The Afghan Taliban said on Tuesday they wanted peaceful relations with other countries and would respect the rights of women within the framework of Islamic law, as they held their first official news briefing since their shock seizure of Kabul.
The Taliban announcements, short on details but suggesting a softer line than during their rule 20 years ago, came as the United States and Western allies evacuated diplomats and civilians the day after scenes of chaos at Kabul airport as Afghans thronged the airfield.
As they rush to evacuate, foreign powers are assessing how to respond to the changed situation on the ground after Afghan forces melted away in just days, with what many had predicted as the likely fast unraveling of women's rights.
During their 1996-2001 rule, also guided by Islamic law, or shariah, the Taliban stopped women from working and administered punishments including public stoning. Girls were not allowed to go to school and women had to wear all-enveloping burqas to go out.
"We don't want any internal or external enemies," the movement's main spokesman, Zabihullah Mujahid, said.
Women would be allowed to work and study and "will be very active in society but within the framework of Islam," he added.
In response, U.N. spokesman Stephane Dujarric told reporters in New York: "We will need to see what actually happens and I think we will need to see acts on the ground in terms of promises kept."
The European Union said it would only cooperate with the Afghan government following the Taliban's return to power if they respected fundamental rights, including those of women.
"The EU calls on the Taliban to respect their obligations under international humanitarian law in all circumstances," Josep Borrell, EU foreign policy chief, said.
Several women were ordered from their jobs during the Taliban's rapid advance across Afghanistan. Some are fearful that, whatever the militants say, the reality may be different, but others are defiant.
Afghan girls' education activist Pashtana Durrani, 23, was wary of Taliban promises.
"They have to walk the talk. Right now they are not doing that," she told Reuters.
Taliban spokesman Mujahid said the group would not seek retribution against former soldiers and members of the Western-backed government, and was granting an amnesty for former Afghan government soldiers as well as contractors and translators who worked for international forces.
"Nobody is going to harm you, nobody is going to knock on your doors," he said, adding that there was a "huge difference" between the Taliban now and 20 years ago.
He said private media could continue to be free and independent in Afghanistan and that the Taliban were committed to the media within their cultural framework.
He also said families trying to flee the country at the airport should return home and nothing would happen to them.
Mujahid's conciliatory tone contrasted with comments by Afghan First Vice President Amrullah Saleh, who declared himself the "legitimate caretaker president" and vowed that he would not bow to Kabul's new rulers.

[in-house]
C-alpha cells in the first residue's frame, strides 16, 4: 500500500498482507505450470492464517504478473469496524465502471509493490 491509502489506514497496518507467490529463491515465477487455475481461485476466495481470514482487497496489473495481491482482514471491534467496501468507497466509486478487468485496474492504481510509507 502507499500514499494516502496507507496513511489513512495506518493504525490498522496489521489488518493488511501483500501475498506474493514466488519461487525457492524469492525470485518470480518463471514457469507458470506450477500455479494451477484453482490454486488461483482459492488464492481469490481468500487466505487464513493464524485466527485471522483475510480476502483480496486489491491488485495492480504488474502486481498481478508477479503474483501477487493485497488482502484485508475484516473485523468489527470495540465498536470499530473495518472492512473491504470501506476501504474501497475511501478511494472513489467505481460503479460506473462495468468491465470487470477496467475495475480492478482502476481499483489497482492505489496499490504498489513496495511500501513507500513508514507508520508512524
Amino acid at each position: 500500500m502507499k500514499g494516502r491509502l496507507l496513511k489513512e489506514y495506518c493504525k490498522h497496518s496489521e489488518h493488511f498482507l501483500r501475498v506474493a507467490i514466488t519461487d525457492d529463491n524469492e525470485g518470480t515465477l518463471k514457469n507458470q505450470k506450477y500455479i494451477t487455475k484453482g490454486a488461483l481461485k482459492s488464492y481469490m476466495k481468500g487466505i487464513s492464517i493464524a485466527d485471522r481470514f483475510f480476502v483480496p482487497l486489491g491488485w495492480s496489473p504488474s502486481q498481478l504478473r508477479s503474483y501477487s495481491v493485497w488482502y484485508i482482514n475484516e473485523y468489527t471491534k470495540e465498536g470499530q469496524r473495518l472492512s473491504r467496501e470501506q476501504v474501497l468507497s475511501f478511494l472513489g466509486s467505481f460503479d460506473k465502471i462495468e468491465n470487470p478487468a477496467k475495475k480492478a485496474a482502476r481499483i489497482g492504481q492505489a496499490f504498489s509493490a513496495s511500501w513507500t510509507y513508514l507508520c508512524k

Despite his outspoken comments, it was not immediately clear how much support Saleh enjoys in a country wearied by decades of conflict.
NATO Secretary General Jens Stoltenberg said the Taliban should allow all those who wanted to leave the country to depart, adding that NATO's aim was to help build a viable state in Afghanistan.
The alliance also said the Taliban must not let Afghanistan become a breeding ground for terrorism again, warning that it retained the military power to strike any terrorist group from a distance.
Under a U.S. troops withdrawal pact struck last year, the Taliban agreed not to attack foreign forces as they leave.
The decision by U.S. President Joe Biden, a Democrat, to stick to the deal struck by his Republican predecessor Donald Trump has triggered widespread criticism at home and among U.S. allies.
German President Frank-Walter Steinmeier said "the images of despair at Kabul airport shame the political West," referring to chaotic scenes on Monday when thousands of Afghans swarmed the runway at Kabul airport.
U.S. forces took charge of the airport - their only way to fly out of Afghanistan - on Sunday, as the militants wound up a week of rapid advances by taking over Kabul without a fight.
U.S. military flights evacuating diplomats and civilians from Afghanistan restarted on Tuesday, the day after they were suspended due to chaos at the airfield.
U.S. troops had fired warning shots to disperse crowds and people clung to a U.S. military transport plane as it taxied for take-off.
Around a dozen flights left on Tuesday though French Defence Minister Florence Parly said Taliban roadblocks at the airport was making access extremely difficult.
U.S. National Security Adviser Jake Sullivan said the Taliban had told the United States it would provide safe passage for civilians to reach the airport.
When asked how the United States would hold the Taliban to their pledge to respect women's rights, Sullivan signaled that options included sanctions and marshaling international condemnation and isolation.
He said Washington would tell the Taliban directly "what the costs and disincentives are for certain types of action and what our expectations are."
Biden said he had had to decide between asking U.S. forces to fight endlessly or follow through on a withdrawal agreement negotiated by Trump.
He blamed the Taliban's takeover on Afghan political leaders who fled and its army's unwillingness to fight.
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